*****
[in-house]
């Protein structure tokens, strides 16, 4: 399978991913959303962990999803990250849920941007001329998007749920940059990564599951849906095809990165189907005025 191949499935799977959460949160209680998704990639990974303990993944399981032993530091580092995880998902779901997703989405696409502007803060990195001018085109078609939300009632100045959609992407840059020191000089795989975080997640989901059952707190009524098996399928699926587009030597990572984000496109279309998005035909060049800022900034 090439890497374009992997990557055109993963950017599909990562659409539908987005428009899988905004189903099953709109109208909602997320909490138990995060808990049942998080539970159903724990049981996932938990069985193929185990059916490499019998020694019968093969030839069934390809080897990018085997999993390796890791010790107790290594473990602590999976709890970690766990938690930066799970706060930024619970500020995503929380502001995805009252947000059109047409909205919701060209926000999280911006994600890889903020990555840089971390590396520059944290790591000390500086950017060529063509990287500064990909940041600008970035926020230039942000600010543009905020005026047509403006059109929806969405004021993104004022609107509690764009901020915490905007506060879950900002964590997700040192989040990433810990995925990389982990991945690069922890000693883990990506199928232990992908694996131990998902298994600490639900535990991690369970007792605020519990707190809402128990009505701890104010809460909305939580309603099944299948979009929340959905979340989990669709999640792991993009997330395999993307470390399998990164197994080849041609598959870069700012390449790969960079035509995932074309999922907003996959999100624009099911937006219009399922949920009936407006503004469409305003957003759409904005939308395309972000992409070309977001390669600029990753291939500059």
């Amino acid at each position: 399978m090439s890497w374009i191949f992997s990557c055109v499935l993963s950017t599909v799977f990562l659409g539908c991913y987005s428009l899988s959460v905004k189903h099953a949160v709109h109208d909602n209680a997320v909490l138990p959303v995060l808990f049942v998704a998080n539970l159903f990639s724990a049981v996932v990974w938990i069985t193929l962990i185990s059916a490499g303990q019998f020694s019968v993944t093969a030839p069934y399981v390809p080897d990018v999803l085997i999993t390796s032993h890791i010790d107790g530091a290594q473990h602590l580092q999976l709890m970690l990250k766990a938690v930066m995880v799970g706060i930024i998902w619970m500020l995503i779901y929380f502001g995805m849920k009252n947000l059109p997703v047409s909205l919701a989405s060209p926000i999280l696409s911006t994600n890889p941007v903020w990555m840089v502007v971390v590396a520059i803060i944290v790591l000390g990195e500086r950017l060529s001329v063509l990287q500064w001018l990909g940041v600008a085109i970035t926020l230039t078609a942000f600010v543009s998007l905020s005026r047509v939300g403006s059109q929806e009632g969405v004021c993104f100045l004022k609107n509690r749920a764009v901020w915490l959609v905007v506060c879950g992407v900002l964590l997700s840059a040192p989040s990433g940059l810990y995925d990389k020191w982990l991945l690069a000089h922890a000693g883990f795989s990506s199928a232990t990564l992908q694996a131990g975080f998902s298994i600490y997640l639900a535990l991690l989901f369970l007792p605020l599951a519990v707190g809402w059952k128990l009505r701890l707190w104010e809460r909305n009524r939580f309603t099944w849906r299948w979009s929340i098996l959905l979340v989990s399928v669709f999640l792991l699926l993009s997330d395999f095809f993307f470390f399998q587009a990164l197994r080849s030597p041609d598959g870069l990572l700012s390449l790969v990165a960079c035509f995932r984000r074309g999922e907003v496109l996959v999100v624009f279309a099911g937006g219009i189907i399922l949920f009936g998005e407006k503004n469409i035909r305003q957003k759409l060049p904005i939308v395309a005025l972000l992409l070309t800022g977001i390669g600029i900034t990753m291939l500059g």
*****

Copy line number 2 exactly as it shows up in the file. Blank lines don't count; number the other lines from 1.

């Protein structure tokens, strides 16, 4: 399978991913959303962990999803990250849920941007001329998007749920940059990564599951849906095809990165189907005025 191949499935799977959460949160209680998704990639990974303990993944399981032993530091580092995880998902779901997703989405696409502007803060990195001018085109078609939300009632100045959609992407840059020191000089795989975080997640989901059952707190009524098996399928699926587009030597990572984000496109279309998005035909060049800022900034 090439890497374009992997990557055109993963950017599909990562659409539908987005428009899988905004189903099953709109109208909602997320909490138990995060808990049942998080539970159903724990049981996932938990069985193929185990059916490499019998020694019968093969030839069934390809080897990018085997999993390796890791010790107790290594473990602590999976709890970690766990938690930066799970706060930024619970500020995503929380502001995805009252947000059109047409909205919701060209926000999280911006994600890889903020990555840089971390590396520059944290790591000390500086950017060529063509990287500064990909940041600008970035926020230039942000600010543009905020005026047509403006059109929806969405004021993104004022609107509690764009901020915490905007506060879950900002964590997700040192989040990433810990995925990389982990991945690069922890000693883990990506199928232990992908694996131990998902298994600490639900535990991690369970007792605020519990707190809402128990009505701890104010809460909305939580309603099944299948979009929340959905979340989990669709999640792991993009997330395999993307470390399998990164197994080849041609598959870069700012390449790969960079035509995932074309999922907003996959999100624009099911937006219009399922949920009936407006503004469409305003957003759409904005939308395309972000992409070309977001390669600029990753291939500059």